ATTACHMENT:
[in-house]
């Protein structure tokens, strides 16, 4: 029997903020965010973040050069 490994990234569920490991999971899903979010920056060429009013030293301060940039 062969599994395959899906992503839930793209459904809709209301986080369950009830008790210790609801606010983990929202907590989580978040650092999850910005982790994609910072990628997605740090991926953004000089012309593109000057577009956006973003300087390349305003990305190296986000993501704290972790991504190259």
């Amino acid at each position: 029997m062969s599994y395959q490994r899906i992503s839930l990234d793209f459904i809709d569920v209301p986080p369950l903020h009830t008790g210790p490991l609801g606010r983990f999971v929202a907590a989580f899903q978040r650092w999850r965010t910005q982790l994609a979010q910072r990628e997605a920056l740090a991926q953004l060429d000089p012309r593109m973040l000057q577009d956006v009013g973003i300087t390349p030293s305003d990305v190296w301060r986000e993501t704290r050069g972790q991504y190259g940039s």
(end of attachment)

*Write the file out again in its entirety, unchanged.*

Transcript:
[in-house]
């Protein structure tokens, strides 16, 4: 029997903020965010973040050069 490994990234569920490991999971899903979010920056060429009013030293301060940039 062969599994395959899906992503839930793209459904809709209301986080369950009830008790210790609801606010983990929202907590989580978040650092999850910005982790994609910072990628997605740090991926953004000089012309593109000057577009956006973003300087390349305003990305190296986000993501704290972790991504190259």
């Amino acid at each position: 029997m062969s599994y395959q490994r899906i992503s839930l990234d793209f459904i809709d569920v209301p986080p369950l903020h009830t008790g210790p490991l609801g606010r983990f999971v929202a907590a989580f899903q978040r650092w999850r965010t910005q982790l994609a979010q910072r990628e997605a920056l740090a991926q953004l060429d000089p012309r593109m973040l000057q577009d956006v009013g973003i300087t390349p030293s305003d990305v190296w301060r986000e993501t704290r050069g972790q991504y190259g940039s």